Last Week in the Federal Circuit (February 1-5): The Growing Universe of Printed Publications
Welcome to Federal Circuitry
Federal Circuitry is a data-driven Federal Circuit blog. Our Federal Circuit Statistics empirically analyze quantifiable aspects of the Court. Our En Banc Tracker highlights pending and past petitions. Our Substantive Order Tracker allows you to search less-discussed orders. Check back weekly for Last Week in the Federal Circuit and monthly for our Oral Argument Recap.
- Since yesterday was the Super Bowl, we assume that all of our readers spent today as we did, thinking about the Federal Circuit's recent decision in M&K Holdings about a video compression patent. If not, we've got you covered. Below we provide our usual weekly... ›
Who Gets Oral Argument (Revisited): January Argument Recap/February Argument Preview
By: Brian R. MatsuiOut with the old, and in with the new: it’s Court week for the short February month, so we thought we’d revisit what happened at oral arguments last month and what’s happening now. First, the past: In the highly coveted first week of January... ›
Last Week in the Federal Circuit (January 25-29): Year 1993 and LTE Technology
By: Soo J. ParkDespite no precedential patent decisions at the Federal Circuit, the Court still addressed some interesting issues last week, including whether a license agreement from 1993 bars patent infringement claims on LTE technology 25 years later. Below we provide our usual weekly statistics and our... ›
There’s a new President. How could that affect practice in the Circuit?
By: Deanne E. MaynardWhat could the new President mean for Federal Circuit practitioners? It could mean new judges. While no vacancies arose during President Trump’s term, five of the Circuit’s active judges can take senior status at any time, because they meet “the rule of 80” (which... ›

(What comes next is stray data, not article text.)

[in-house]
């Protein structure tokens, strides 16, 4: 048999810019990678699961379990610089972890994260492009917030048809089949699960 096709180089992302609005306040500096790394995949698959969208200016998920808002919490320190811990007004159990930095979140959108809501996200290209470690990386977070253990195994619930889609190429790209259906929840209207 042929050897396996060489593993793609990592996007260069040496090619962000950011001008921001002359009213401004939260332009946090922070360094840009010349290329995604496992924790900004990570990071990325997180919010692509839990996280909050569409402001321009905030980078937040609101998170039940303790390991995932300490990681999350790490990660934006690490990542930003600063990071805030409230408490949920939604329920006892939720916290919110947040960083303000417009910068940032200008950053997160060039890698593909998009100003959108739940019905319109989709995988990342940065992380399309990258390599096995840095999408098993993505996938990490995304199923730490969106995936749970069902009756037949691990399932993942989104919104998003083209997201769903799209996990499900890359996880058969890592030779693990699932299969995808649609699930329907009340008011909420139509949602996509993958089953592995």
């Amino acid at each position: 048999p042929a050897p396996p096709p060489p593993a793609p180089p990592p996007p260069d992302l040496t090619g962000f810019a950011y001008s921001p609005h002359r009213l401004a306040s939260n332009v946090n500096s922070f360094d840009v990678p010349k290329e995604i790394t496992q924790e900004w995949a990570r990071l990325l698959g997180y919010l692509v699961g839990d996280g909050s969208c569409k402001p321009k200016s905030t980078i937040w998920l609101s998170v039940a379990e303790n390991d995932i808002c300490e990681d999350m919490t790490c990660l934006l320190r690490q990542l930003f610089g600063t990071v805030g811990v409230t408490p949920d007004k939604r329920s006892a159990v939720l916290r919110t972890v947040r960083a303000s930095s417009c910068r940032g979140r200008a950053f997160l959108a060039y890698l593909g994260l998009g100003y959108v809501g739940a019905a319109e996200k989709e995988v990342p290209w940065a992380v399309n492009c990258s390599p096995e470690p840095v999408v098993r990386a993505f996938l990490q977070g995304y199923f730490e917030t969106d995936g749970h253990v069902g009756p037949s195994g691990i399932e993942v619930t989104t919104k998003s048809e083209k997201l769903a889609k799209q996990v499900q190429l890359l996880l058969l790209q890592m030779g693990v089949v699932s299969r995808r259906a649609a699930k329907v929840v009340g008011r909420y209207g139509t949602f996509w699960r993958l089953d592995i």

MoFo Perspectives Podcast: New Solicitor General, New Positions?
By: Deanne E. Maynard and Joseph R. PalmoreIn this latest MoFo Perspectives podcast, MoFo appellate co-chairs Deanne Maynard and Joe Palmore speak on why the Biden Administration might change the government’s positions before the Supreme Court—and why it might not. This could matter to Federal Circuit practitioners, as the government participates... ›
Last Week in the Federal Circuit (January 18-22): Factual Obviousness and Yet Another Arthrex Challenge
By: Keunbong (KB) DoAlthough the Federal Circuit has had a busy January, last week was light on precedential decisions (just one, in a case from the MSPB). Below we provide our usual weekly statistics and our case of the week—our highly subjective selection based on whatever case... ›
The Federal Circuit, in Boeing, Backs Contractors’ Proprietary Markings, but Leaves Open an Important Question on Scope
By: Locke BellBelow is an excerpt from one of Morrison & Foerster’s blogs, Government Contracts , where our lawyers offer a real-time assessment of the statutory, regulatory, legal, and business-related developments and trends that are shaping the industry. The blog’s regularly-published Insights provide an in-depth analysis of... ›
Last Week in the Federal Circuit: Waiver and Constitutional AvoidanceThe Federal Circuit issued just one precedential opinion last week. But it’s an interesting one: The Court exercised its discretion to reach (or rather, avoid) a constitutional issue not pressed or passed upon by the trial court. Below we provide our usual weekly statistics... ›
Assignor Estoppel for the Win? A Quick Look at the Supreme Court’s Grant in Minerva and Denial of the Accompanying Cross-petition
By: Seth W. Lloyd and Brian R. MatsuiAs many readers know, the Supreme Court just granted a petition for certiorari in Minerva Surgical, Inc. v. Hologic, Inc. The case asks the Supreme Court to abolish the doctrine of assignor estoppel. But the Supreme Court also passed on a cross-petition in the... ›
Last Week in the Federal Circuit (January 4-8): Mooting your opponent’s appeal
By: Brian R. Matsui and Seth W. LloydNow that the new year has started, we’re seeing an uptick in precedential opinions. This week we decided to turn back to patent appeals, taking a look at IPRs and Article III—always a fun topic. Below we provide our usual weekly statistics and our... ›